Distraction rate and latency: factors in the outcome of pediatric mandibular distraction.

Research paper by Larry H LH Hollier, Stephen S Higuera, Samuel S Stal, Terry D TD Taylor

Indexed on: 15 Jun '06Published on: 15 Jun '06Published in: Plastic and reconstructive surgery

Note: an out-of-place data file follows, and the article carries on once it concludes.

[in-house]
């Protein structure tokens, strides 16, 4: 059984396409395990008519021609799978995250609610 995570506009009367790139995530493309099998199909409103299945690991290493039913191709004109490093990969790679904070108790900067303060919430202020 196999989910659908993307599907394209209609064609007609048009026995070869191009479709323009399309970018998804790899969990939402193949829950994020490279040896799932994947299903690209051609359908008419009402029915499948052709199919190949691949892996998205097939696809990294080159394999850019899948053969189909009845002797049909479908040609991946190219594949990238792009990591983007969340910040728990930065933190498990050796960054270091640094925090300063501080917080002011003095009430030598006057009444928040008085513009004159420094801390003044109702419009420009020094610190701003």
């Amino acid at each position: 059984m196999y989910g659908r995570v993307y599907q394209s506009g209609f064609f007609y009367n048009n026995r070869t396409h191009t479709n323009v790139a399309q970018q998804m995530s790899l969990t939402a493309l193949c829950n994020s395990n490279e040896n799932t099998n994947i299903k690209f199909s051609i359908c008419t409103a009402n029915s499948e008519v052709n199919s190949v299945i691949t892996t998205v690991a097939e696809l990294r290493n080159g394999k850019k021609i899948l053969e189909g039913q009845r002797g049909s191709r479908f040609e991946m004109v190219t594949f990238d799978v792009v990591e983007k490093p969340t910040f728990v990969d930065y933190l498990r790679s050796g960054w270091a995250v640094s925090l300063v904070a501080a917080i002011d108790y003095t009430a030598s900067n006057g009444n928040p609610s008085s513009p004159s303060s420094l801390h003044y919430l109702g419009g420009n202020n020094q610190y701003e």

Distraction osteogenesis was initially devised as a way to lengthen the lower extremity. All the basic tenets of the technique were developed based on this use. This includes both the supposed need for a latency period before distraction begins (3 to 5 days) and the ideal rate of distraction (1 mm/day). There is no evidence that these values apply to craniofacial distraction osteogenesis, particularly in children. Indeed, with the markedly improved blood supply in the face when compared with the lower extremity and the use of the technique in children versus adults, one might assume that a shorter latency period and a more rapid rate of distraction are possible.This study is a retrospective review of 22 pediatric patients with mandibular hypoplasia undergoing mandibular distraction osteogenesis. All patients were operated on by a team consisting of an oral surgeon and a plastic surgeon. All the distraction devices used were external. All patients had a latency period, before activation, of less than 24 hours and a distraction rate of 2 mm/day.Two patients developed cellulitis at the pin sites, one patient developed premature healing, one patient developed a nonunion that required further surgery. This was the only patient in the series who had distraction of a previous bone graft. No patient undergoing distraction of native mandible developed a nonunion.Eliminating the latency period and rapidly distracting the mandible in pediatric cases has an acceptably low complication rate. This benefits the patient in terms of an overall reduction in the amount of time that the child needs to remain in the distraction device. The patient spends less time with the distraction device, thus reducing the potential morbidity and increased cost of the treatment. Potential explanations for why this variation in distraction technique is successful include the improved blood supply in the face of children and the failure of external devices to translate all the distracted movements to the bone interface. Some of this force is translated into both bending of the pins and migration of the pins through bone. Although a latency period might be necessary in the distraction of the lower extremities, the application of this concept to the craniofacial skeleton in children is erroneous.